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I have a dataset with around N=150 people described in the dataset and I have a large amount of information about each person. I want my model to be interpretable; that is, I want to be able to explain why my model has got the result it has.

I would like to do some exploratory analysis on a dataset to find a method that will predict outcomes in the dataset. I could try a potentially large numbers of different possible designs until I find a model that fits the dataset.

I understand that simply using k-fold or LOO cross-validation to identify the best-performing design will still over-fit my model to the sample and prevent me from finding the model that best generalizes outside the sample to the population.

What is a better method?

I plan to try:

  1. Cut my sample in half to N=75 on each side. This gives me very little data to train on but I don't know how else I can approach the task.
  2. Test repeatedly on the training set, and identify a model that works best on my training set.
  3. Use LOOCV to identify the best-performing model on the training set.
  4. Then test that model's performance on the test set. If I test multiple models on the test set and compare them, I will need to somehow penalize my results as this would bias the test upwards.

Question 1: Is there any way to improve on this plan?

There are a couple of possible ways I think I might be able to improve on this.

a) A slight improvement on the test set method would be that once a model has been selected, I retrain that same model, using the same method, across the entire dataset minus 1, and repeat holding out one across the test set. So, LOOCV except that we hold out only across the test set. Then I use this test to report the overall accuracy of the model.

b) I want to report on the usefulness of the model itself for diagnosis. To do that, I could retrain the model once on the entire dataset, using the same method as before, and use this as a better more representative model for generalization. However I could not use this final model to estimate performance for generalizing to novel samples.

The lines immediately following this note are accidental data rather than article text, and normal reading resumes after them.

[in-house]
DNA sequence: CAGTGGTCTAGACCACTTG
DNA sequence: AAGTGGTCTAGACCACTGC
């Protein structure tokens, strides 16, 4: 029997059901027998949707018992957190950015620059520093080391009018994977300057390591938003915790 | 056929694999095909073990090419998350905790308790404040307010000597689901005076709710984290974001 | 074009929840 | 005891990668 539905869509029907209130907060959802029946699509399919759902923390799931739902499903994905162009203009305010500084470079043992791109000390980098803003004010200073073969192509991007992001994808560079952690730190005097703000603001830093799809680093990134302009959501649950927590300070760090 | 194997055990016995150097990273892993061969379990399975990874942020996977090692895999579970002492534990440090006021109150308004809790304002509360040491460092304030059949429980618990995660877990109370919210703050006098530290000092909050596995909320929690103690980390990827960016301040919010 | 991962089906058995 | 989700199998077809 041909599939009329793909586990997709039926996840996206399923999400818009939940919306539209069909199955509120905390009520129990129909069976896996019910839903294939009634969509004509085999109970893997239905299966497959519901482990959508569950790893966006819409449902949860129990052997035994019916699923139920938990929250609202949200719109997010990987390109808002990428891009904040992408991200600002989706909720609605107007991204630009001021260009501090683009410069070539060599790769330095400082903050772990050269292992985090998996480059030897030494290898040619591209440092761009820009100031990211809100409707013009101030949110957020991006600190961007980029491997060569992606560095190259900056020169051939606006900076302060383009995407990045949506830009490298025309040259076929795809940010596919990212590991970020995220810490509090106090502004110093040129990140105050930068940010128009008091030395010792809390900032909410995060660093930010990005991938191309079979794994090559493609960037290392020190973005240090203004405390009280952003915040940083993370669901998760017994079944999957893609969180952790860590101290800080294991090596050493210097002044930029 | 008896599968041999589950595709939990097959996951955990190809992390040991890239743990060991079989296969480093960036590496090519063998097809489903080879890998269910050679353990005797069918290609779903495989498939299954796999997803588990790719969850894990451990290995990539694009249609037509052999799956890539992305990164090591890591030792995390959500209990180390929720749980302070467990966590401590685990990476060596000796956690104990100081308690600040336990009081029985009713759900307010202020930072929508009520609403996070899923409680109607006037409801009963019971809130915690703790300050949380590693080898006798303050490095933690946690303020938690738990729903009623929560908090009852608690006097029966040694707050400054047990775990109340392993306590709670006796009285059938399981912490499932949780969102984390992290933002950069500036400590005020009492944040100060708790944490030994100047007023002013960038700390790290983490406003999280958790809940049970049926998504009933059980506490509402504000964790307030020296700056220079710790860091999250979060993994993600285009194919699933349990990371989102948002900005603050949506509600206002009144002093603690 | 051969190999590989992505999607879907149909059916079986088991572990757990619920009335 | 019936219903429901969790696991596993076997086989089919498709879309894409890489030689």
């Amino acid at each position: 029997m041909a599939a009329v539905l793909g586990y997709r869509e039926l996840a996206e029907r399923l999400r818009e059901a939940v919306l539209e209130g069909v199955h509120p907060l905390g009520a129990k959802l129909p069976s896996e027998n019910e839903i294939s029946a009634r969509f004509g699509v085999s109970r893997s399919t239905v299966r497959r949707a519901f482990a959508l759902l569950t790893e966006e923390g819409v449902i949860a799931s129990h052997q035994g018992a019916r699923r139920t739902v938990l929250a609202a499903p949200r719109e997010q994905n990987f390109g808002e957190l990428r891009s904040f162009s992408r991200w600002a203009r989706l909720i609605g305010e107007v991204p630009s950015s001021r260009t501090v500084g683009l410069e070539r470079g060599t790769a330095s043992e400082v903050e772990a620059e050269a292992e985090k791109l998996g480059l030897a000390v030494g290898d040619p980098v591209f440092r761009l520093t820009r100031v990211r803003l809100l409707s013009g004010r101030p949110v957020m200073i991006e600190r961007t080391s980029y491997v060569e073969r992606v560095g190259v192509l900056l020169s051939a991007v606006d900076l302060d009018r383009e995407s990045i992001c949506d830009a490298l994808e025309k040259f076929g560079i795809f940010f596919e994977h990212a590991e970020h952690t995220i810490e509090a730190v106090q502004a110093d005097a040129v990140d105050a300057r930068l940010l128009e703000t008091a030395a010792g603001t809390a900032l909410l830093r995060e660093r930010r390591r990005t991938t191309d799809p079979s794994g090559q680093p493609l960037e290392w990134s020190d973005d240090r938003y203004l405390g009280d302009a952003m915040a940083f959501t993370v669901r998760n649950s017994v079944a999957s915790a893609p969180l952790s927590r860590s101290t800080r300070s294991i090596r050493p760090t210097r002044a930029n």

Question 2: Are these plausibly improvements, or are there problems with these proposed improvements?

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Ben - welcome to the show!

A few things: A) you want an estimate of the generalization error using the 150 data points you have. B)Using 10 fold cross validation you would be able to estimate that (and you would end up using all of the data you have). It might seem counter intuitive, but it is a kosher. C) You dont want to test repeated ly on a static test set - very unkosher. The model learns the test set, but gives you a underestimate of the generalization error. D) here is a recipe.

  • Take the data set and split them randomly into 10 equal chunks. Number them 1 to 10.
  • Round 1, keep the chunk 1 as test set, use chunk 2 to fine tune any parameters and use chunks 3 to 10 as training. Compute the error on test.

  • Round 2, keep chunk 2 as test set, and chunk 3 as validation, use the rest of the chunks for training. Compute error on chunk 2 (your new test set).

Repeat 10 times (proceeding to round 3 etc as above) and average the 10 errors on the test set. You now ahve a robust estimate of generalization error. You could use a similar approach with leave one out. If you still feel nervous, revisit the first step and again using a different random seed split the data into 10 and repeat. You should see consistent results.

If you are in python world take a look at sklearn it has a class for cross validation.

To your other question - interpretability. Depends on the model you are using. Linear SVMs will ofer some interpretability. CNNs not as much, but you can focus on the components that are most predictive or start with features you think are most intuitive and see if they perform well.

And to your yet other question - which precise model specification should I go with as a result of the sample? Pick the specification with the lowest generalization error and estimate that on the entire data set. Score the new sample.

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  • $\begingroup$ Thanks for responding very quickly! That sounds like a great way to estimate the generalizability of a particular model. But I haven't started yet. I don't know what sort of model I am going to use (a linear model; which to include? Do I use PCA or another dimensionality reduction method? I'll need to make these decisions as I go). In your method, it seems like there's no stage when I'll be doing that. Have I missed something? $\endgroup$ – Ben Smith Dec 5 '18 at 0:25
  • $\begingroup$ Make a list of models you would like to try. Focus first on rediction models. So try all models that can predict your dependent variable/label. SVM, regression SGD , logistic regression etc. PCA, SVD or NMF could be used for dimensionality reduction before running the prediction models. Run the horse race(i.e do the cross validation approach on all the prediction models) and then pick the model specification that has the lowest generalization error. I ofen run 30 plus models in this manner and pick the best based on generalization error. $\endgroup$ – pythOnometrist Dec 5 '18 at 3:03

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